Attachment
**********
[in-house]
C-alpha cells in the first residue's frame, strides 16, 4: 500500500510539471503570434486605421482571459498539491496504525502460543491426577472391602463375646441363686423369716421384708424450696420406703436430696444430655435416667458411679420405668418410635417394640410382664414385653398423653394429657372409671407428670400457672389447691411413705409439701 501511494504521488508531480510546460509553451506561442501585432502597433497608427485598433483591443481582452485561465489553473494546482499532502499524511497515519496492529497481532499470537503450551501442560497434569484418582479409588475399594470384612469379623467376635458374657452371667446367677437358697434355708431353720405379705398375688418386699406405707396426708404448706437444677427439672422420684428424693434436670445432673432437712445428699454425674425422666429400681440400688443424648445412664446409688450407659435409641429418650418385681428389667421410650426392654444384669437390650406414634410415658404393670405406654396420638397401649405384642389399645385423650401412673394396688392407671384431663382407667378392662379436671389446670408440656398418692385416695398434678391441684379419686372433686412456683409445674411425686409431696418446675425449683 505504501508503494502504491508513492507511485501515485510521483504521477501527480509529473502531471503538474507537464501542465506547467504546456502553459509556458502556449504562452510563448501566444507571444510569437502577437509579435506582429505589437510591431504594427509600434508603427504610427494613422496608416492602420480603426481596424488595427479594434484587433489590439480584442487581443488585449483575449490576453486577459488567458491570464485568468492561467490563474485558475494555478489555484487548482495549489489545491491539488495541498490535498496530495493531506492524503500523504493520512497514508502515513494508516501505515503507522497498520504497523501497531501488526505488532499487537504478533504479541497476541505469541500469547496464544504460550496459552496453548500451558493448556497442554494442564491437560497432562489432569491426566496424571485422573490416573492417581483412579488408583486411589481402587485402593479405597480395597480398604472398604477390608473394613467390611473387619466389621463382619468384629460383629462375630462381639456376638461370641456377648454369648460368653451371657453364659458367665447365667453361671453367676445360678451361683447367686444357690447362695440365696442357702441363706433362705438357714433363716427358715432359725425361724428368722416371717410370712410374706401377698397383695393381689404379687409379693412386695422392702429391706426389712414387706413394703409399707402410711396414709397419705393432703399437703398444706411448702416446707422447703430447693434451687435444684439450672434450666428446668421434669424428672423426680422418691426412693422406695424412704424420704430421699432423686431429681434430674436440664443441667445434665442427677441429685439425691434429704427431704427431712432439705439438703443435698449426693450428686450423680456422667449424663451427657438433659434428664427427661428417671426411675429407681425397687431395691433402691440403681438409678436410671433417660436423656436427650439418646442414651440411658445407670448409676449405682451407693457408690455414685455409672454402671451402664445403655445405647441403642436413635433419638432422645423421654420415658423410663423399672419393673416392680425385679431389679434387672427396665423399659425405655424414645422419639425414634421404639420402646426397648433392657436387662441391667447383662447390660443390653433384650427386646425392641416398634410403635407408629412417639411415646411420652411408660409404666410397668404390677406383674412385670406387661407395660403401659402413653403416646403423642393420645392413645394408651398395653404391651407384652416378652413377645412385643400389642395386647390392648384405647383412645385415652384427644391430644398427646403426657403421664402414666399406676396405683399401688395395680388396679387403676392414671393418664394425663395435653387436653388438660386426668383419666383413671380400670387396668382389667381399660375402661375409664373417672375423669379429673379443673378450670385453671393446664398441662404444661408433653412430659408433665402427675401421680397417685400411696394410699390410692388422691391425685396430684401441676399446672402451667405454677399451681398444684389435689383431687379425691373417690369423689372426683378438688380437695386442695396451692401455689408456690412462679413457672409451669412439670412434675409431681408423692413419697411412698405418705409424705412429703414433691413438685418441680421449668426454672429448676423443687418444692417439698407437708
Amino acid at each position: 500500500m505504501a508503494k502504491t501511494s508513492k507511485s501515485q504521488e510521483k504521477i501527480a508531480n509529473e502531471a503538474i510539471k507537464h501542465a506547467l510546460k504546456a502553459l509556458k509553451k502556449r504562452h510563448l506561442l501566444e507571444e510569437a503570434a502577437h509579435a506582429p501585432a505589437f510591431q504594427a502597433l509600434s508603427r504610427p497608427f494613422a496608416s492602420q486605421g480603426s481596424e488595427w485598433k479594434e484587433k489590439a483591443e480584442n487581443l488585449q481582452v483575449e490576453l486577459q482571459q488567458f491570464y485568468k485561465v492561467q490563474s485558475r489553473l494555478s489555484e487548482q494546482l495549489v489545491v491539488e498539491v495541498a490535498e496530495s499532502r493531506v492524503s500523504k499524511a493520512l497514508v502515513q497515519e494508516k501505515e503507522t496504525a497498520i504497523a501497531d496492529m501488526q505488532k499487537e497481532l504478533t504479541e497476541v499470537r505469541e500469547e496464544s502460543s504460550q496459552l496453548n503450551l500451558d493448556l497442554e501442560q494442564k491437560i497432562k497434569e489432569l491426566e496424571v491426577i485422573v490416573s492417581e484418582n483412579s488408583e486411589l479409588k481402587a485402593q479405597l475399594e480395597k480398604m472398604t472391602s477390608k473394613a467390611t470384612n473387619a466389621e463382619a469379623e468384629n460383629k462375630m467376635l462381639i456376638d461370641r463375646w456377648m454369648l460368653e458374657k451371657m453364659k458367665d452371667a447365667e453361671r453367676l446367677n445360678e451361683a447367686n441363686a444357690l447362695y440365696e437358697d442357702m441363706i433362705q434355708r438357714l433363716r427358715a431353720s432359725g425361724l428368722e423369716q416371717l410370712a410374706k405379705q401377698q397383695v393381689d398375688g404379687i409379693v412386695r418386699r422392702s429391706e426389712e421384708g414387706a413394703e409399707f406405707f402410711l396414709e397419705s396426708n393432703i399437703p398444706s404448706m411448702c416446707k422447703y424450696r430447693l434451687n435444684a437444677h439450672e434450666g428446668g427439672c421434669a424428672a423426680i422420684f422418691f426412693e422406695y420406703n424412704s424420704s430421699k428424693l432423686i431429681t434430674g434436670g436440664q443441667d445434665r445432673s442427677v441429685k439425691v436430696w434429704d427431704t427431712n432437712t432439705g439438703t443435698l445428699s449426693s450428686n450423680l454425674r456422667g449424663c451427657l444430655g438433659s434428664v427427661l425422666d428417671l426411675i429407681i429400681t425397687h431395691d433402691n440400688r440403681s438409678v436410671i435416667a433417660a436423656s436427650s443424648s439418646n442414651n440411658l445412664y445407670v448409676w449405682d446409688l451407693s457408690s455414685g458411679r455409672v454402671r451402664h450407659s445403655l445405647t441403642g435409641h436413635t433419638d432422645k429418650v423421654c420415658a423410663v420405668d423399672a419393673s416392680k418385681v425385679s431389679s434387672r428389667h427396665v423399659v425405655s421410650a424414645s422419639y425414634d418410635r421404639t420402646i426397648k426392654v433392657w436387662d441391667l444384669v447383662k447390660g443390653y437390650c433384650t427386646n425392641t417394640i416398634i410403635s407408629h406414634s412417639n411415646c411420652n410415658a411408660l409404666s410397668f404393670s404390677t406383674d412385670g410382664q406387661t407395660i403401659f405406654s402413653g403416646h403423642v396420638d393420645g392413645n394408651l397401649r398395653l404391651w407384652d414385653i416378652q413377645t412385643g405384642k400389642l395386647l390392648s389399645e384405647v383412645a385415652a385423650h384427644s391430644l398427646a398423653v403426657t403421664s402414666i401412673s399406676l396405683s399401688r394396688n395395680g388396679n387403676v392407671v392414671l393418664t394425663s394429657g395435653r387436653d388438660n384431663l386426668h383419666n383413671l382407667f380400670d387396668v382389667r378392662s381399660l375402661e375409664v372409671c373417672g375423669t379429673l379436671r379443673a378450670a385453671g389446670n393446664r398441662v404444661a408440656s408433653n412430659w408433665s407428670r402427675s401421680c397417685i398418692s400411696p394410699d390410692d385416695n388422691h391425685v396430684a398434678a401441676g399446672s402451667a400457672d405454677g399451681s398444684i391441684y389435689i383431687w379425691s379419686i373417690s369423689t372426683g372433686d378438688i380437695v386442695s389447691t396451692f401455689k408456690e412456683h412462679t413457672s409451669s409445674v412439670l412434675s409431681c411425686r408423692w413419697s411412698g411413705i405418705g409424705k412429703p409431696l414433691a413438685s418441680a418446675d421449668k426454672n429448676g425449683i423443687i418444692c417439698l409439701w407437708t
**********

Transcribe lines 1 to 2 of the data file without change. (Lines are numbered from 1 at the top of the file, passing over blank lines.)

[in-house]
C-alpha cells in the first residue's frame, strides 16, 4: 500500500510539471503570434486605421482571459498539491496504525502460543491426577472391602463375646441363686423369716421384708424450696420406703436430696444430655435416667458411679420405668418410635417394640410382664414385653398423653394429657372409671407428670400457672389447691411413705409439701 501511494504521488508531480510546460509553451506561442501585432502597433497608427485598433483591443481582452485561465489553473494546482499532502499524511497515519496492529497481532499470537503450551501442560497434569484418582479409588475399594470384612469379623467376635458374657452371667446367677437358697434355708431353720405379705398375688418386699406405707396426708404448706437444677427439672422420684428424693434436670445432673432437712445428699454425674425422666429400681440400688443424648445412664446409688450407659435409641429418650418385681428389667421410650426392654444384669437390650406414634410415658404393670405406654396420638397401649405384642389399645385423650401412673394396688392407671384431663382407667378392662379436671389446670408440656398418692385416695398434678391441684379419686372433686412456683409445674411425686409431696418446675425449683 505504501508503494502504491508513492507511485501515485510521483504521477501527480509529473502531471503538474507537464501542465506547467504546456502553459509556458502556449504562452510563448501566444507571444510569437502577437509579435506582429505589437510591431504594427509600434508603427504610427494613422496608416492602420480603426481596424488595427479594434484587433489590439480584442487581443488585449483575449490576453486577459488567458491570464485568468492561467490563474485558475494555478489555484487548482495549489489545491491539488495541498490535498496530495493531506492524503500523504493520512497514508502515513494508516501505515503507522497498520504497523501497531501488526505488532499487537504478533504479541497476541505469541500469547496464544504460550496459552496453548500451558493448556497442554494442564491437560497432562489432569491426566496424571485422573490416573492417581483412579488408583486411589481402587485402593479405597480395597480398604472398604477390608473394613467390611473387619466389621463382619468384629460383629462375630462381639456376638461370641456377648454369648460368653451371657453364659458367665447365667453361671453367676445360678451361683447367686444357690447362695440365696442357702441363706433362705438357714433363716427358715432359725425361724428368722416371717410370712410374706401377698397383695393381689404379687409379693412386695422392702429391706426389712414387706413394703409399707402410711396414709397419705393432703399437703398444706411448702416446707422447703430447693434451687435444684439450672434450666428446668421434669424428672423426680422418691426412693422406695424412704424420704430421699432423686431429681434430674436440664443441667445434665442427677441429685439425691434429704427431704427431712432439705439438703443435698449426693450428686450423680456422667449424663451427657438433659434428664427427661428417671426411675429407681425397687431395691433402691440403681438409678436410671433417660436423656436427650439418646442414651440411658445407670448409676449405682451407693457408690455414685455409672454402671451402664445403655445405647441403642436413635433419638432422645423421654420415658423410663423399672419393673416392680425385679431389679434387672427396665423399659425405655424414645422419639425414634421404639420402646426397648433392657436387662441391667447383662447390660443390653433384650427386646425392641416398634410403635407408629412417639411415646411420652411408660409404666410397668404390677406383674412385670406387661407395660403401659402413653403416646403423642393420645392413645394408651398395653404391651407384652416378652413377645412385643400389642395386647390392648384405647383412645385415652384427644391430644398427646403426657403421664402414666399406676396405683399401688395395680388396679387403676392414671393418664394425663395435653387436653388438660386426668383419666383413671380400670387396668382389667381399660375402661375409664373417672375423669379429673379443673378450670385453671393446664398441662404444661408433653412430659408433665402427675401421680397417685400411696394410699390410692388422691391425685396430684401441676399446672402451667405454677399451681398444684389435689383431687379425691373417690369423689372426683378438688380437695386442695396451692401455689408456690412462679413457672409451669412439670412434675409431681408423692413419697411412698405418705409424705412429703414433691413438685418441680421449668426454672429448676423443687418444692417439698407437708